i think the grandson and i are going to be close some day but it can wait until i see justice for his dad . the law will resolve the current obstacles .
(2)
Report

Goodnight, Cap.

Sweet dreams. One day everything you’re hoping for as far as justice goes for your son will happen. I do believe that.

I even believe what doesn’t happen in this lifetime happens in the next.

Sometimes, I think our loved ones do know what is going on in the world. They are just living in a different realm.
(1)
Report

i reckon i'll go to bed . i get up at 4 ish just to have some peaceful coffee time before work . id rather get up earlier than to feel rushed .
(4)
Report

come to think about it i havent seen a pay phone booth in ages .
our town is upgrading highway 37 to i - 69 . its going to bring our town into the ' jetson ' age -- very beautiful .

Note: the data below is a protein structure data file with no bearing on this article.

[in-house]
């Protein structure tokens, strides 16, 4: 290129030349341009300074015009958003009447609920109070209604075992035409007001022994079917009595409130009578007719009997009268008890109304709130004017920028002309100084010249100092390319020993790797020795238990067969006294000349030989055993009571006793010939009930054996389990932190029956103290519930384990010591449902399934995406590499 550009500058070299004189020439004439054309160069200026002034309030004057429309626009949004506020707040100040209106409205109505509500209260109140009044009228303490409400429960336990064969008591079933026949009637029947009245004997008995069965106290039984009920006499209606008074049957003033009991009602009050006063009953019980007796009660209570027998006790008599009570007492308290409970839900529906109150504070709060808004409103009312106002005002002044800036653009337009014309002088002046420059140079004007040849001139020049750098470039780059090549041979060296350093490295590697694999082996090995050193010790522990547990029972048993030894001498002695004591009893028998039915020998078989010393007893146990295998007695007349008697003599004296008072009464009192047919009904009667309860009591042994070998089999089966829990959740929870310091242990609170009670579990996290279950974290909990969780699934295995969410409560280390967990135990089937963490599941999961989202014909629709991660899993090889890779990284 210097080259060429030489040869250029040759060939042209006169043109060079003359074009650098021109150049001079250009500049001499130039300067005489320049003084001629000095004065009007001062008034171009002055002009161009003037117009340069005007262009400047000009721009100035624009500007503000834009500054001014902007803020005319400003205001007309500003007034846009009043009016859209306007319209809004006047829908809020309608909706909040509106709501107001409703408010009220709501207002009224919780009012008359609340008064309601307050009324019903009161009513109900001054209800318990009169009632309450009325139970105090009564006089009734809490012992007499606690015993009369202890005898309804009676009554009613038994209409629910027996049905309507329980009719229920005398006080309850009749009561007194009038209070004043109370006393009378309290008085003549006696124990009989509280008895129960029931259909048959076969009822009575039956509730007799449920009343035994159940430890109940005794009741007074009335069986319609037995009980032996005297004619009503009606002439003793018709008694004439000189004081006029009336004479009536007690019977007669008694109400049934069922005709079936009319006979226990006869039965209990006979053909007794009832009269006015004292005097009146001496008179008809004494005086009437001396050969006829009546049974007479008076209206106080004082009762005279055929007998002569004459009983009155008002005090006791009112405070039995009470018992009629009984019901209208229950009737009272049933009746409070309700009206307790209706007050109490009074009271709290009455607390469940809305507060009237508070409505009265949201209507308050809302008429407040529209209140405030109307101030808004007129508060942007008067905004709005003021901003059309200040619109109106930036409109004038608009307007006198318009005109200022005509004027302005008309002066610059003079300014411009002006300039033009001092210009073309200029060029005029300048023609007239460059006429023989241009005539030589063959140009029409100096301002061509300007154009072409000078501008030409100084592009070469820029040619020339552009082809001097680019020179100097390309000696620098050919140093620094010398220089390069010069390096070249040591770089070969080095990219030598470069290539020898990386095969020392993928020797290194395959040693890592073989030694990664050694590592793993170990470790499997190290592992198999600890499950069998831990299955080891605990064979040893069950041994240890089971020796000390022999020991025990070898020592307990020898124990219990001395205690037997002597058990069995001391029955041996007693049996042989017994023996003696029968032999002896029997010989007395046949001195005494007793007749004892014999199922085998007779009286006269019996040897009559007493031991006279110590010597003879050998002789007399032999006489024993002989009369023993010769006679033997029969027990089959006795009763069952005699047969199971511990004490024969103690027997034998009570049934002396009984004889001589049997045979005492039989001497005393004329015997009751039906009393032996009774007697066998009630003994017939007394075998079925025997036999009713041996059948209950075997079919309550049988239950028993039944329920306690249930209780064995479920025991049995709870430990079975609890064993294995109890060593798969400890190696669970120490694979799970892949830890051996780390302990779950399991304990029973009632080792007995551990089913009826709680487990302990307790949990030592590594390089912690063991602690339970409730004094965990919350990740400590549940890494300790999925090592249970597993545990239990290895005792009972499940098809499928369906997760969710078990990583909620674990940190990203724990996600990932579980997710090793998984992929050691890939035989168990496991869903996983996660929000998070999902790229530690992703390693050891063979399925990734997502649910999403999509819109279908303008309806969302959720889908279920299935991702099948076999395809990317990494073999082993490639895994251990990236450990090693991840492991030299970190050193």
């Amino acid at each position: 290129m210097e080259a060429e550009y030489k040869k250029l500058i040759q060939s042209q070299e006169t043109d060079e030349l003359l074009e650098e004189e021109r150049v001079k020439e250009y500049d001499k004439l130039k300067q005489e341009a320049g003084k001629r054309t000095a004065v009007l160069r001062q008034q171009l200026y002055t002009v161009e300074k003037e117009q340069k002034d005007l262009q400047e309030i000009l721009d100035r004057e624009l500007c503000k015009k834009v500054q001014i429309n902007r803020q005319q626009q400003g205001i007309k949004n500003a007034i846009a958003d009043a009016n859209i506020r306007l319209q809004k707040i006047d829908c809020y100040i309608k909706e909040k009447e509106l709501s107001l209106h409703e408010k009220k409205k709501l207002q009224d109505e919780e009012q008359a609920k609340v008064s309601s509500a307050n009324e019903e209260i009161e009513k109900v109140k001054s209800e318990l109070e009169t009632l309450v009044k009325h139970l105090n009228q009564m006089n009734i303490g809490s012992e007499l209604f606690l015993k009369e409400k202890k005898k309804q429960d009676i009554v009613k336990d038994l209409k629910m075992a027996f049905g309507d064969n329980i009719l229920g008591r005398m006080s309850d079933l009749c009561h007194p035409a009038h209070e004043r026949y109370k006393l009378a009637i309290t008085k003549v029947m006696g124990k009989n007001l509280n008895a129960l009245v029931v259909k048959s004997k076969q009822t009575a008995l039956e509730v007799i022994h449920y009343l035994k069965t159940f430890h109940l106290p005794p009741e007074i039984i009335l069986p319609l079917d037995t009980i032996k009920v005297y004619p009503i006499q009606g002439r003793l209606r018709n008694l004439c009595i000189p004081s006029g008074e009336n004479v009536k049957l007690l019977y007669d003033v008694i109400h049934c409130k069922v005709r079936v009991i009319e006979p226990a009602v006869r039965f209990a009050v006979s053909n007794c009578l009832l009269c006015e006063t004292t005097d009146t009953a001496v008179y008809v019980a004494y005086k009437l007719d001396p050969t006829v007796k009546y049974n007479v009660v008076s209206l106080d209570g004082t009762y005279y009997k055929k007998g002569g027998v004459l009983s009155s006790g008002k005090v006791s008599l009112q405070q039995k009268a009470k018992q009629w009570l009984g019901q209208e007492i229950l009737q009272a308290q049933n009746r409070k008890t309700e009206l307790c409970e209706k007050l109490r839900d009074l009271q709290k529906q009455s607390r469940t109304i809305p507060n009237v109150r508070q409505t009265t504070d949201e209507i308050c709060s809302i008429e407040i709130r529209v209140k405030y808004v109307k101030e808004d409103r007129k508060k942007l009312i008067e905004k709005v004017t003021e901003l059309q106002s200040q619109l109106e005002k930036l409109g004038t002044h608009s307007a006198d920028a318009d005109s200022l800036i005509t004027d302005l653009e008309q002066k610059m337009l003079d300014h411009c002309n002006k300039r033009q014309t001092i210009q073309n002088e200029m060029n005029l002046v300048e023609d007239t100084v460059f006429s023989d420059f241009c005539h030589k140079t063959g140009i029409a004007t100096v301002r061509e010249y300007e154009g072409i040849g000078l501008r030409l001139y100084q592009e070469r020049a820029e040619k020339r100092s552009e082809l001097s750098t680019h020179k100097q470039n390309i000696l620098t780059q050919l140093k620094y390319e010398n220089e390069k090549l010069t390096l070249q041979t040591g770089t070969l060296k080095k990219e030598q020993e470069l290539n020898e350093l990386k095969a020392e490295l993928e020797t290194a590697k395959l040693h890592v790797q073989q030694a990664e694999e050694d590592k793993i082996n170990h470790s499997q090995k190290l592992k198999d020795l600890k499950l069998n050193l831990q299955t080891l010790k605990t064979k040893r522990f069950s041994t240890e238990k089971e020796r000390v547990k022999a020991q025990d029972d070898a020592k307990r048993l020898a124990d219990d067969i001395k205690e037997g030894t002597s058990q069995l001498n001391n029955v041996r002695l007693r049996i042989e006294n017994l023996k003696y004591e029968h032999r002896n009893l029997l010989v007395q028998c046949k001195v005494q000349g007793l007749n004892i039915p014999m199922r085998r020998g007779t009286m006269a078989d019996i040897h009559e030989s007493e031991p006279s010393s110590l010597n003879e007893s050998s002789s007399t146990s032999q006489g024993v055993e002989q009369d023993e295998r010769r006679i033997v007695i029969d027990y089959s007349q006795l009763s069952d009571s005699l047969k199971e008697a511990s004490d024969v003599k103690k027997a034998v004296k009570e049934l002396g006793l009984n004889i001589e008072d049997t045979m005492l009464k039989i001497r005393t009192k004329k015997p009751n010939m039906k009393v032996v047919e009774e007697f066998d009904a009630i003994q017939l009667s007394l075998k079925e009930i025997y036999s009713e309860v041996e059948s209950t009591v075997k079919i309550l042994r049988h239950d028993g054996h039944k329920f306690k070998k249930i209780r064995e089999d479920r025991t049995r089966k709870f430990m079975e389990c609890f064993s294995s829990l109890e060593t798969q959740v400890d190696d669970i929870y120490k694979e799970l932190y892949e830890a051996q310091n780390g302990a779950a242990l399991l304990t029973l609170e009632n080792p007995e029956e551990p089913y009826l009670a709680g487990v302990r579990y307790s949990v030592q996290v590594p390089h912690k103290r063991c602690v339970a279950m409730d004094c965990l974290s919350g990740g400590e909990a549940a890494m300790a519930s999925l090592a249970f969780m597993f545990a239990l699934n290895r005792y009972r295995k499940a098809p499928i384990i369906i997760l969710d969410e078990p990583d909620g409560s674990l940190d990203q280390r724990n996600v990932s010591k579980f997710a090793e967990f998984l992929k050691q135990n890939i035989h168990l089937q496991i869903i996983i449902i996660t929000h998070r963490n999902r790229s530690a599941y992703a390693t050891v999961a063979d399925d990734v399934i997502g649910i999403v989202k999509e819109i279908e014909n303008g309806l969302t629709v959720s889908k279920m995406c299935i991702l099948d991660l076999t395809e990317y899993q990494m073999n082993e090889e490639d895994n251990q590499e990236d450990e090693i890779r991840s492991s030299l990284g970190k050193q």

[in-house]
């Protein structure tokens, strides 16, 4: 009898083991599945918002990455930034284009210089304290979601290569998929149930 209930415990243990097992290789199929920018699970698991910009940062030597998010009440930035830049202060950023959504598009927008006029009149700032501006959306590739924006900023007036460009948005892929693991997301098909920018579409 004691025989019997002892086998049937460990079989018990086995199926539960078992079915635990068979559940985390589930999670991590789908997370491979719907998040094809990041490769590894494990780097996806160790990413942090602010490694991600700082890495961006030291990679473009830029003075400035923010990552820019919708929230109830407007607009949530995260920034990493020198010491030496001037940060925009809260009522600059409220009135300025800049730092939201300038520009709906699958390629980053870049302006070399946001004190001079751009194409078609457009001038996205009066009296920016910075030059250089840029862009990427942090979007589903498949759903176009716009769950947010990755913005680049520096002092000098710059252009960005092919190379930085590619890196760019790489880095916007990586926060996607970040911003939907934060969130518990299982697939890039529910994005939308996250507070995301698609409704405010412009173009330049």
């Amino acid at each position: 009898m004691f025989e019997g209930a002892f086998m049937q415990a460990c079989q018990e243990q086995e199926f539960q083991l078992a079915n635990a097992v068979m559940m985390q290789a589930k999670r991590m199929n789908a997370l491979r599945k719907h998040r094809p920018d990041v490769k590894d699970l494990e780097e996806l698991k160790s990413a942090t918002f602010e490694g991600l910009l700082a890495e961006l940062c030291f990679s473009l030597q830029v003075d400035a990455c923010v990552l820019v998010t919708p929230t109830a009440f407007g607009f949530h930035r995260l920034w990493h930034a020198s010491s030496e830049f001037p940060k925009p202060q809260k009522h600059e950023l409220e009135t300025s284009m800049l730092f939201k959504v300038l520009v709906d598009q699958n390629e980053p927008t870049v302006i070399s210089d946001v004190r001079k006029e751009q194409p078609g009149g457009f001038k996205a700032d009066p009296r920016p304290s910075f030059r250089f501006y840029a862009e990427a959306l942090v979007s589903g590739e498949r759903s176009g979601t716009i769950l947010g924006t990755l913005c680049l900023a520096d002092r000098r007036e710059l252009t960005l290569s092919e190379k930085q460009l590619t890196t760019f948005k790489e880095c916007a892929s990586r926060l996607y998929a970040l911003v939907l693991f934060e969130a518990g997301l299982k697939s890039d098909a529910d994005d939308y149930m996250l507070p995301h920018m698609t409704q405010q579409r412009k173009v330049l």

my son loved societal and tech improvements and he aint here to see it . that fact will be the bitter tirade part of my victim impact statement .
(0)
Report

Cap,

Oh gosh, so much has changed since I was young. I am 64. My kids think it’s funny that records have made a comeback. When I told them about the 8 tracks we had as kids they cracked up. Cassettes were around when they were young. What a mess when the tape would come out. Then CD’s. afterwards iTunes, Pandora and the rest. Oh, and when I started dating my husband he had the real to real thing.

Technology is always changing! Black and white television, then color, beta, vhs, now we record from the television.